The network of intermediaries contracting with the Venezuelan Foreign Trade Corporation (Corpovex) to bring CLAP boxes seems infinite. In Sabadell, a town near Barcelona, a virtually cash shell company got 70 million dollars for outsourcing the shipment of food to Venezuela thanks to the administration of Nicolás Maduro, which buys the contents of the boxes at discretionary prices and without control. Last year alone, the government spent 2,500 to 3,500 million dollars, but only the leaders of the "Bolivarian revolution" know the actual figure.
"Blessed the day on which the Local Supply and Production Committees, the CLAPs, were born," President Nicolás Maduro affirmed as he walked among small crops at the Fabricio Ojeda Endogenous Nucleus, a sort of artisanal sowing yard, west of Caracas, on last March 12 during the celebration of the second anniversary of the state plan. "We have to learn to produce. Venezuela must be a school, a productive field," the president harangued.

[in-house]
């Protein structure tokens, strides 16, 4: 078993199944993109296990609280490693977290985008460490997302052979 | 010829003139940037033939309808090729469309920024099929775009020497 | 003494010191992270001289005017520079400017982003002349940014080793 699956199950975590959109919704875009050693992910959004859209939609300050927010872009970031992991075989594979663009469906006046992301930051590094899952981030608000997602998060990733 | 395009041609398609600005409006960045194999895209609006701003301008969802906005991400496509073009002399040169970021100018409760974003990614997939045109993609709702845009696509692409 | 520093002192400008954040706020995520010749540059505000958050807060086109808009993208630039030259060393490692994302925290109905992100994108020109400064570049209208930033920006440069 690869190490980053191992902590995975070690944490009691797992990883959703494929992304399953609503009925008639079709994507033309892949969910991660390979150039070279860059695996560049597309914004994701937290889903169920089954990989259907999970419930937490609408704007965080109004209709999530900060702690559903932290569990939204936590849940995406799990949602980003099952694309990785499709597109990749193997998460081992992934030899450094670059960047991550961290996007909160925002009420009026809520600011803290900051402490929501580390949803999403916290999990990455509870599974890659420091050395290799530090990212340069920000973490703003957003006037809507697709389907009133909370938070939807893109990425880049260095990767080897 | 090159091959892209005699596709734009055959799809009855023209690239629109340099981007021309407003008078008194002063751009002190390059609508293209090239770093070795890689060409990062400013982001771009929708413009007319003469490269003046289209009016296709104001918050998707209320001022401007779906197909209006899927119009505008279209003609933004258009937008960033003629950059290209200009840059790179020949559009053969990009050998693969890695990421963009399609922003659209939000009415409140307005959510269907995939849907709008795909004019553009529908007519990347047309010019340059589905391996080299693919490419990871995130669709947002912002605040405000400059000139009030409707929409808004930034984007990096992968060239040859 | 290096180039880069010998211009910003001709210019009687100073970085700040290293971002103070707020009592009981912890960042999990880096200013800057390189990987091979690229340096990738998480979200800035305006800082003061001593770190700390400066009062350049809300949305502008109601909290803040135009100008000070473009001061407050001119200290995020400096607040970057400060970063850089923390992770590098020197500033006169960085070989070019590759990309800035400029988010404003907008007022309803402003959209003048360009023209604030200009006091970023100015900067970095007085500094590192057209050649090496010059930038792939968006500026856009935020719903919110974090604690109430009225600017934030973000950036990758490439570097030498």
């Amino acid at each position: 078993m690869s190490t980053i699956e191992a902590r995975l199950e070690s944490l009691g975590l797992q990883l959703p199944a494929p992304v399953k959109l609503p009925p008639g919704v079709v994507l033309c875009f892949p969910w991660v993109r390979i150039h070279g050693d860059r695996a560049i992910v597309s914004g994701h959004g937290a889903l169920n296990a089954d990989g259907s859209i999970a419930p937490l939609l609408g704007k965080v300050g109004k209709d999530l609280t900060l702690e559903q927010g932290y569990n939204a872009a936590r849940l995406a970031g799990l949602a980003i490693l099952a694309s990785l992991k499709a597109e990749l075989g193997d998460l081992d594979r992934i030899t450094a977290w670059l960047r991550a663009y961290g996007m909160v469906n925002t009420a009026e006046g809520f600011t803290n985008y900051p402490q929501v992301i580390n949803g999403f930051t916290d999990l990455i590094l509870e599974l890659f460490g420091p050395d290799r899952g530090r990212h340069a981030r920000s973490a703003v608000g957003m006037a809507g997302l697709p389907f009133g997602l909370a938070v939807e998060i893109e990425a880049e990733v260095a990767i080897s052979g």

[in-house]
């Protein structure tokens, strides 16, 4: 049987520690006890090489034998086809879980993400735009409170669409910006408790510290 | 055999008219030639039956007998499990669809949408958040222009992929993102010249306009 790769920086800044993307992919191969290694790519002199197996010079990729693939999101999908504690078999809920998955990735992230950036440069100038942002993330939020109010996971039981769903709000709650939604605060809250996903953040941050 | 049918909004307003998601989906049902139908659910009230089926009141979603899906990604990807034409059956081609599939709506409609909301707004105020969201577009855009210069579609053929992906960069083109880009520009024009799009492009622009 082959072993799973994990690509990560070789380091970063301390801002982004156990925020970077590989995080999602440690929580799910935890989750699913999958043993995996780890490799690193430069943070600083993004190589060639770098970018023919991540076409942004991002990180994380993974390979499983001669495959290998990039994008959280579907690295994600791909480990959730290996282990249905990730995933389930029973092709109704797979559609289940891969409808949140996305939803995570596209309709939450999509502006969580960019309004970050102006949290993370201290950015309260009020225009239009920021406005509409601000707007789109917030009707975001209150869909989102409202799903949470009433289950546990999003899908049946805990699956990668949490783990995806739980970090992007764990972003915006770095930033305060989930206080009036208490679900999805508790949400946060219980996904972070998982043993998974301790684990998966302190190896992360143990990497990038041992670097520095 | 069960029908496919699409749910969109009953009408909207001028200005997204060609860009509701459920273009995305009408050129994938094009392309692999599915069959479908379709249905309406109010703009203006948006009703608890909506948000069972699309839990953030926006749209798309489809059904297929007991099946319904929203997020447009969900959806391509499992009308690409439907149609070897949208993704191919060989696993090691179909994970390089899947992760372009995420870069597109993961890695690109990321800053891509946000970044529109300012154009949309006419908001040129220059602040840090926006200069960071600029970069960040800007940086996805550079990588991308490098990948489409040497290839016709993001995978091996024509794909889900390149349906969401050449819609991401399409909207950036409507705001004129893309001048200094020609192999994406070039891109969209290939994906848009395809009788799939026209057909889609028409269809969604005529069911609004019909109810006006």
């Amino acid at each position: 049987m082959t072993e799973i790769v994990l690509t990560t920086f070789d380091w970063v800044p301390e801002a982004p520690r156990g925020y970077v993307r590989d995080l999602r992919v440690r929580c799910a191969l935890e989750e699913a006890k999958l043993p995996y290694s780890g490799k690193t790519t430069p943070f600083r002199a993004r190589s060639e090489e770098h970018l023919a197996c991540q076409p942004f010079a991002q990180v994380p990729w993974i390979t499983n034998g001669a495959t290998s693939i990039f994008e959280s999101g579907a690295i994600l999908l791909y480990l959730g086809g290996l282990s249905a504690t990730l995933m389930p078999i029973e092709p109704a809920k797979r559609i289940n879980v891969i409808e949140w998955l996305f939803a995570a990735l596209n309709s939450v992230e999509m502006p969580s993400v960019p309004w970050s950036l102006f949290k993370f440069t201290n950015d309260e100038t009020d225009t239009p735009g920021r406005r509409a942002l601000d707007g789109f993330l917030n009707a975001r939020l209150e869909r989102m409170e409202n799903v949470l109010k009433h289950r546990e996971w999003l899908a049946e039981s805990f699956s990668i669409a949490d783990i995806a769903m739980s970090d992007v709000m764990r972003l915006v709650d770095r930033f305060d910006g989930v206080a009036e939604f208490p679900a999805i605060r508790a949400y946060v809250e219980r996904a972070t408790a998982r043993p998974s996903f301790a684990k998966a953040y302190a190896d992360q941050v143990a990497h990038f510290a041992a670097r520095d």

His words are contradictory, because if something stands out in the millions of CLAP boxes distributed in recent months is not the strength of Venezuelan production but the assortment of imported products unknown in the Venezuelan market, sometimes of dubious quality, which have fattened the accounts of at least a dozen intermediaries - many of them registered in tax havens - to import food mostly from Mexico, but also from Uruguay, Chile, Brazil and Panama.